I'm hoping Mike (Wolfplace) will jump in here with his opinions, but till then, I'll offer this.
The good old GM Delco-Moraine "400" bearing was an aluminum bi-metal bearing, and that bearing was widely used in the '60s and '70s. I used the hell out of them myself in 396/427 hi-po Big Blocks, and they held up very well for me.
The "400" bearing was quite a bit harder that a babbitt-overlay tri-metal bearing. The aluminum construction didn't allow much embeddability if you got a little crud between the crank and bearing. But, the factory hi-po forged steel cranks we were using back then were Tufftrided from the factory, which left a VERY hard surface.So, the hard bearing didn't beat up the crank surface too much because the bearing, even though it was harder, was much softer than the crank surface. But, you needed to be sure to maintain a CLEAN oil supply, and block off the filter bypass.
Now, when I rebuilt one of those engines, if I had to have the crank turned I'd use a tri-metal beearing because the turning removed the very thin Tufftriding layer and exposed the softer material underneath. Or else, I'd have the crank re-nitrided after turning and go back with the DM "400" bearings, just depending on the application.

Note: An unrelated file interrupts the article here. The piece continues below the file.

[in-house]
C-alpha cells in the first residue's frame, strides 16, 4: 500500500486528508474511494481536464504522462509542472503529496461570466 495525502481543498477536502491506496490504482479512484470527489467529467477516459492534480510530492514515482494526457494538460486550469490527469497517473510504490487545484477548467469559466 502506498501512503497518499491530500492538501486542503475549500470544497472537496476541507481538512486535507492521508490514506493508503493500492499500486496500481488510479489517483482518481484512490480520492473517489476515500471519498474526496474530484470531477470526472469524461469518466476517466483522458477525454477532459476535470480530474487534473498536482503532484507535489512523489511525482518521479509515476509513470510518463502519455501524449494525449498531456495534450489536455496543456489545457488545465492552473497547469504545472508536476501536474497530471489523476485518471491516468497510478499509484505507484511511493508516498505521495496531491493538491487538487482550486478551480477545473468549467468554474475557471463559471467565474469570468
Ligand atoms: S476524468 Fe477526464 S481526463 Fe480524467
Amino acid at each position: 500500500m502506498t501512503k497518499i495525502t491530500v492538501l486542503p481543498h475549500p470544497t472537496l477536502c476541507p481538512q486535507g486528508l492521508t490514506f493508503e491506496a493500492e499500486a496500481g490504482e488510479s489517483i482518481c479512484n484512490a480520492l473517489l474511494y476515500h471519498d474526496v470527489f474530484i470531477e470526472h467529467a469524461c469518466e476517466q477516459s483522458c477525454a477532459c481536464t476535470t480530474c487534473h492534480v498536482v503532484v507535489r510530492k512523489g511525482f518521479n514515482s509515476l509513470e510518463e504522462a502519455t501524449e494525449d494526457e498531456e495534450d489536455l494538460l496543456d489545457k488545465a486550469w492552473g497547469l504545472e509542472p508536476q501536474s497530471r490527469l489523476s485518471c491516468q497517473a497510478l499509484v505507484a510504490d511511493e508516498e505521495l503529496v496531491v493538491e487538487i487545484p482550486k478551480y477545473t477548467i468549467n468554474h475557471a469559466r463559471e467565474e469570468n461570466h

I've run the old FM AP-series bearings in my 455 Olds engines as recently as the early '90s. Even using them on reground cast cranks, they worked very well for me. Alot of guys didn't like running them on reground cast cranks, but I put over 1100 passes on my last 455 Olds race engine before I sold it to a street guy. It held up fine for 2 more years, until his car got stolen.
The aluminum bearings are just not as forgiving of dirt or easy on the crank as babbitt-overlay bearings. But, IMHO, they're "tougher" than a tri-metal bearing. So, take steps to insure a clean oil supply at all times, which you should do anyway.
Mike, feel free to jump in here and correct me if you feel it's necessary!